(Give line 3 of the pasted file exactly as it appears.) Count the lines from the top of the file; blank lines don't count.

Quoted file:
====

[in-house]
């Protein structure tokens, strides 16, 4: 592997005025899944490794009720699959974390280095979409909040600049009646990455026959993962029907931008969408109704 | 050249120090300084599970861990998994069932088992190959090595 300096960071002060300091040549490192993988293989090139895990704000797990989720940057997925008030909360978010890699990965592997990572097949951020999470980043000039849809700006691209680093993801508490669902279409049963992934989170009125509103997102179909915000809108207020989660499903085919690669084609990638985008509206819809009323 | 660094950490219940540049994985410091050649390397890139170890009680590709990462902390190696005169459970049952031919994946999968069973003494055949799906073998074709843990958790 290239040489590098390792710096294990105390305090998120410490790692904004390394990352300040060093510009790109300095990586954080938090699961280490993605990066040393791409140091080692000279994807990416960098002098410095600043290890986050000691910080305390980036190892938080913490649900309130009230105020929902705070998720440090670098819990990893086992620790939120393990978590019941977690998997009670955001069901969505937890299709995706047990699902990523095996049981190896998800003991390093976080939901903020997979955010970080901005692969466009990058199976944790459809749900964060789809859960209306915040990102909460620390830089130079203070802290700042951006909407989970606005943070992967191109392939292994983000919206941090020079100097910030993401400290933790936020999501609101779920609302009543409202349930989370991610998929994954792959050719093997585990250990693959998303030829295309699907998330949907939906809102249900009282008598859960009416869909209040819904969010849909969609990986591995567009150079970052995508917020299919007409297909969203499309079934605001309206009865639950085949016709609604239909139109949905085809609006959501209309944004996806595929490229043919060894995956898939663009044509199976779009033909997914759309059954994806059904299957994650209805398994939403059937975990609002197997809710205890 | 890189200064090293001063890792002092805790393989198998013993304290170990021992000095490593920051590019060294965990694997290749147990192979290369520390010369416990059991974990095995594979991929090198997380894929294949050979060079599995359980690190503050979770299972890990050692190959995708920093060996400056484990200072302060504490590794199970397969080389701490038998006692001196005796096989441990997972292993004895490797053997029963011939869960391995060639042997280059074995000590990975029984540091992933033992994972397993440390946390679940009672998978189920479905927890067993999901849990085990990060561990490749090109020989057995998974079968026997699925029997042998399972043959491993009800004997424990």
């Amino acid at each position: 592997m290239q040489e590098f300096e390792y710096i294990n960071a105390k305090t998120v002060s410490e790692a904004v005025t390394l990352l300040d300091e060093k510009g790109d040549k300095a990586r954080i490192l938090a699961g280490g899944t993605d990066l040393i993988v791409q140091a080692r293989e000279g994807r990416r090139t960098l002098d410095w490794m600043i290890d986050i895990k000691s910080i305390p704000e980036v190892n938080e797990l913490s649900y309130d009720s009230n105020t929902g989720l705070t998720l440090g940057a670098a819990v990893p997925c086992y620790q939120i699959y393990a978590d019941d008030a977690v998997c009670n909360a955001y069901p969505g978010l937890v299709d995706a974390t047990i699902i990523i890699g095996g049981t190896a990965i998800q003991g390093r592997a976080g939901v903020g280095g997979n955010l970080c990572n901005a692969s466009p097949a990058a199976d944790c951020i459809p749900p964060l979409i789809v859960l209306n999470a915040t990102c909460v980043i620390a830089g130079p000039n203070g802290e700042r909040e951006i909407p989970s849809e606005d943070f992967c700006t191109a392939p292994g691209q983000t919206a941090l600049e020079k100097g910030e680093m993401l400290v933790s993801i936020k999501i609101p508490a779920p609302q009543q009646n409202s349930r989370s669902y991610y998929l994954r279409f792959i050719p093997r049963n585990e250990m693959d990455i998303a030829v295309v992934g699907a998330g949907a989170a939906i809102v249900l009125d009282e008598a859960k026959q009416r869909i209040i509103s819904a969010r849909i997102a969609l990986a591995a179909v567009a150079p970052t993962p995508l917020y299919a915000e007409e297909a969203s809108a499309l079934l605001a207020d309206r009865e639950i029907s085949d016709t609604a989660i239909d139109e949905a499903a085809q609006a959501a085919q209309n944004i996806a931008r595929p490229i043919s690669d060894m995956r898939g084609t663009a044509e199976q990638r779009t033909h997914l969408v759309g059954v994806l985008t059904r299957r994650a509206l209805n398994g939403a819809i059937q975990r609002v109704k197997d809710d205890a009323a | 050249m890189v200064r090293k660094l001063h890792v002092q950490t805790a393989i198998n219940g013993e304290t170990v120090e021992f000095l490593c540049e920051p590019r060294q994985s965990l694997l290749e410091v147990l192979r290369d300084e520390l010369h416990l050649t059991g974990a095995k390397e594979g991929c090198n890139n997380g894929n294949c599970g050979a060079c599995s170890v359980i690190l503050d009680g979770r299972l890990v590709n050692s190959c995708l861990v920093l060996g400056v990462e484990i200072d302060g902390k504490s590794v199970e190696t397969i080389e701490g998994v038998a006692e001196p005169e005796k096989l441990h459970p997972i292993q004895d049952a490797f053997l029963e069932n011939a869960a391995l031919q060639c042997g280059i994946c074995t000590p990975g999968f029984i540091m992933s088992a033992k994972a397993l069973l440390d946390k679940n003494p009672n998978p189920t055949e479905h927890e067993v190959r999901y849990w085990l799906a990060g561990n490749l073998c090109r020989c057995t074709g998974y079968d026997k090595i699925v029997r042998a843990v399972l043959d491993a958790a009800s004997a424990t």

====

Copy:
């Amino acid at each position: 592997m290239q040489e590098f300096e390792y710096i294990n960071a105390k305090t998120v002060s410490e790692a904004v005025t390394l990352l300040d300091e060093k510009g790109d040549k300095a990586r954080i490192l938090a699961g280490g899944t993605d990066l040393i993988v791409q140091a080692r293989e000279g994807r990416r090139t960098l002098d410095w490794m600043i290890d986050i895990k000691s910080i305390p704000e980036v190892n938080e797990l913490s649900y309130d009720s009230n105020t929902g989720l705070t998720l440090g940057a670098a819990v990893p997925c086992y620790q939120i699959y393990a978590d019941d008030a977690v998997c009670n909360a955001y069901p969505g978010l937890v299709d995706a974390t047990i699902i990523i890699g095996g049981t190896a990965i998800q003991g390093r592997a976080g939901v903020g280095g997979n955010l970080c990572n901005a692969s466009p097949a990058a199976d944790c951020i459809p749900p964060l979409i789809v859960l209306n999470a915040t990102c909460v980043i620390a830089g130079p000039n203070g802290e700042r909040e951006i909407p989970s849809e606005d943070f992967c700006t191109a392939p292994g691209q983000t919206a941090l600049e020079k100097g910030e680093m993401l400290v933790s993801i936020k999501i609101p508490a779920p609302q009543q009646n409202s349930r989370s669902y991610y998929l994954r279409f792959i050719p093997r049963n585990e250990m693959d990455i998303a030829v295309v992934g699907a998330g949907a989170a939906i809102v249900l009125d009282e008598a859960k026959q009416r869909i209040i509103s819904a969010r849909i997102a969609l990986a591995a179909v567009a150079p970052t993962p995508l917020y299919a915000e007409e297909a969203s809108a499309l079934l605001a207020d309206r009865e639950i029907s085949d016709t609604a989660i239909d139109e949905a499903a085809q609006a959501a085919q209309n944004i996806a931008r595929p490229i043919s690669d060894m995956r898939g084609t663009a044509e199976q990638r779009t033909h997914l969408v759309g059954v994806l985008t059904r299957r994650a509206l209805n398994g939403a819809i059937q975990r609002v109704k197997d809710d205890a009323a | 050249m890189v200064r090293k660094l001063h890792v002092q950490t805790a393989i198998n219940g013993e304290t170990v120090e021992f000095l490593c540049e920051p590019r060294q994985s965990l694997l290749e410091v147990l192979r290369d300084e520390l010369h416990l050649t059991g974990a095995k390397e594979g991929c090198n890139n997380g894929n294949c599970g050979a060079c599995s170890v359980i690190l503050d009680g979770r299972l890990v590709n050692s190959c995708l861990v920093l060996g400056v990462e484990i200072d302060g902390k504490s590794v199970e190696t397969i080389e701490g998994v038998a006692e001196p005169e005796k096989l441990h459970p997972i292993q004895d049952a490797f053997l029963e069932n011939a869960a391995l031919q060639c042997g280059i994946c074995t000590p990975g999968f029984i540091m992933s088992a033992k994972a397993l069973l440390d946390k679940n003494p009672n998978p189920t055949e479905h927890e067993v190959r999901y849990w085990l799906a990060g561990n490749l073998c090109r020989c057995t074709g998974y079968d026997k090595i699925v029997r042998a843990v399972l043959d491993a958790a009800s004997a424990t």